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Acad Med. 2019 Oct 15. doi: 10.1097/ACM.0000000000003044. [Epub ahead of print]

Perceptions of Pressures to Alter or Misrepresent Time Allocation Among Clinician-Researchers with NIH Career Development Awards.

Author information

1
M.H. Moniz is assistant professor, Department of Obstetrics and Gynecology, University of Michigan, Ann Arbor, Michigan; ORCID: https://orcid.org/0000-0002-8414-4268. K.A. Griffith is statistician expert, Center for Cancer Biostatistics, University of Michigan, Ann Arbor, Michigan. R.D. Jones is research area specialist intermediate, Center for Bioethics and Social Science in Medicine and the Department of Radiation Oncology, University of Michigan, Ann Arbor, Michigan. C. Mangurian is professor and vice chair, Department of Psychiatry, University of California, San Francisco School of Medicine, San Francisco, California. R. Jagsi is Newman Family Professor, deputy chair, and residency program director, Department of Radiation Oncology, and director, Center for Bioethics and Social Sciences in Medicine, University of Michigan, Ann Arbor, Michigan; ORCID: https://orcid.org/0000-0001-6562-1228.

Abstract

PURPOSE:

National Institutes of Health (NIH) career development (i.e., K) awards mandate specific allocations of effort to research and training. The authors sought to understand pressures perceived by award recipients to change or misrepresent effort, and whether these perceptions differed by gender.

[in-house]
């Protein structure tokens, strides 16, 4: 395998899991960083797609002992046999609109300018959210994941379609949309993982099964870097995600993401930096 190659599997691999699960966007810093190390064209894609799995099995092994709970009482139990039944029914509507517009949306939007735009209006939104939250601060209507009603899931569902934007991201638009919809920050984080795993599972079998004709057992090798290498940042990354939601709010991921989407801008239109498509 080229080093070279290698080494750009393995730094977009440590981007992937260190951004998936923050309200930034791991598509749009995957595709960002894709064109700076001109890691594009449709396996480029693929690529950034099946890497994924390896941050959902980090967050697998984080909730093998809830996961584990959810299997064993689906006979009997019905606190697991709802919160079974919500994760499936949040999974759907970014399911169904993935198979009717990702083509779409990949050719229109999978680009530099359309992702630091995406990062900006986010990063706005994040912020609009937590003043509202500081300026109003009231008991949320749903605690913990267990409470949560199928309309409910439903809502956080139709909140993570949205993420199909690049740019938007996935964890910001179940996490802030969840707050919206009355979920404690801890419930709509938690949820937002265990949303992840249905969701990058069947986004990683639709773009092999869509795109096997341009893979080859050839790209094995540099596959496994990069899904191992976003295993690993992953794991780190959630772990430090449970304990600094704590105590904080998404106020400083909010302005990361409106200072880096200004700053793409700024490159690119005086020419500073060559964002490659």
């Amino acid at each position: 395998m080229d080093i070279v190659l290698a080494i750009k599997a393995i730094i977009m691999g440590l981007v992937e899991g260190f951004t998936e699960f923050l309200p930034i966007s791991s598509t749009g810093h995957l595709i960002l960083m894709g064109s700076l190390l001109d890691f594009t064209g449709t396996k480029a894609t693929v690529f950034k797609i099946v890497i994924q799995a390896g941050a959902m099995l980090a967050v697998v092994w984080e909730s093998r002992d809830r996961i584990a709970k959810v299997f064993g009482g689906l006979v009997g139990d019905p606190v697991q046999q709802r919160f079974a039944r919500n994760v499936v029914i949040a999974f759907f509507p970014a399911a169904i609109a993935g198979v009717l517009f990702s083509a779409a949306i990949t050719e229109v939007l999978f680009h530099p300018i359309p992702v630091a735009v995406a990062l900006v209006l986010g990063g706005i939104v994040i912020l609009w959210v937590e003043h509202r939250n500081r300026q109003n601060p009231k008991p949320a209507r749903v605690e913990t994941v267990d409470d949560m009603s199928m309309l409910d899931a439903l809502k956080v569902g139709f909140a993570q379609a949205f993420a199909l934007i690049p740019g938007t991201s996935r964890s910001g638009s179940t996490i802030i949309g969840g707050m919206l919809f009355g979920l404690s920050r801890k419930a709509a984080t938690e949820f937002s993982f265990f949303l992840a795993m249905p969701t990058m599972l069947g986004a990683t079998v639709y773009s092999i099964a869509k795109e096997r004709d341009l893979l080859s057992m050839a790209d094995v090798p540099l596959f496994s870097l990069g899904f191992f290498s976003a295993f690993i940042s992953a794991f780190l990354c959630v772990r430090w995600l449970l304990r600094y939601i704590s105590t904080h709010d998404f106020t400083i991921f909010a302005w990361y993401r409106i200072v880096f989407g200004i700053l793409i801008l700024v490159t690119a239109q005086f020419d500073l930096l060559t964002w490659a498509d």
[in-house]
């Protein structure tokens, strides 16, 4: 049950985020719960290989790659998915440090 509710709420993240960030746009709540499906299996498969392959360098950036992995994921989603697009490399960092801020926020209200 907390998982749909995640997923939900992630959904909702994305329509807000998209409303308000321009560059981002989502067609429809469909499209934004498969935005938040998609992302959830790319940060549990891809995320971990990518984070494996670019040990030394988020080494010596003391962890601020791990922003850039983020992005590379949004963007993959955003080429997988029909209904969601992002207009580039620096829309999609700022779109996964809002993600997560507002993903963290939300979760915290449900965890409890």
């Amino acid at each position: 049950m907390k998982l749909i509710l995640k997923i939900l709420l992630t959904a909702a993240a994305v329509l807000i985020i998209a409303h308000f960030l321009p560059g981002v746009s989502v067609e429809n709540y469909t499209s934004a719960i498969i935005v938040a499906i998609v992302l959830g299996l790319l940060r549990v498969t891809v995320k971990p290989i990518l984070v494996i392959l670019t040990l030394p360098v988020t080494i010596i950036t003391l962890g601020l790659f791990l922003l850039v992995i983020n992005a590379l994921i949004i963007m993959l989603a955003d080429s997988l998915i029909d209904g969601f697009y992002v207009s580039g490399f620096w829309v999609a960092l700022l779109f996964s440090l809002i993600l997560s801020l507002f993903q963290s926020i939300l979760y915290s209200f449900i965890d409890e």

METHOD:

In 2010-2011 and 2014, the authors surveyed K08 and K23 award recipients. Questions evaluated perceived pressure to change or misrepresent time allocation. Multivariable logistic regression modeling of pressure to misrepresent effort evaluated associations with individual and basic job characteristics.

RESULTS:

Of the 1,719 faculty surveyed, 493 women and 573 (1,066 [62%]) responded at both time points. Most respondents reported feeling pressure to increase time spent on professional activities other than their K award-related research or career development or to decrease time on their K award-related research. The likelihood of perceiving pressure differed significantly by gender: 68% of women vs 55% of men (P < 0.001). A minority reported perceiving pressure to misrepresent professional time (women, 29%, vs men, 27%, P = 0.52). Multivariable analysis revealed that pressure to misrepresent professional time was less likely among respondents at institutions with the most extramural funding (P = 0.02). A significant pairwise interaction between gender and K award type suggested that female K08 awardees had higher odds than male peers to perceive pressure to misrepresent time.

CONCLUSIONS:

Most K award recipients reported feeling pressure to do more non-K award-related activities. More than a quarter reported feeling pressure to misrepresent effort. Additional research is needed to evaluate the proportion of academic medical faculty who actually misrepresent professional effort.

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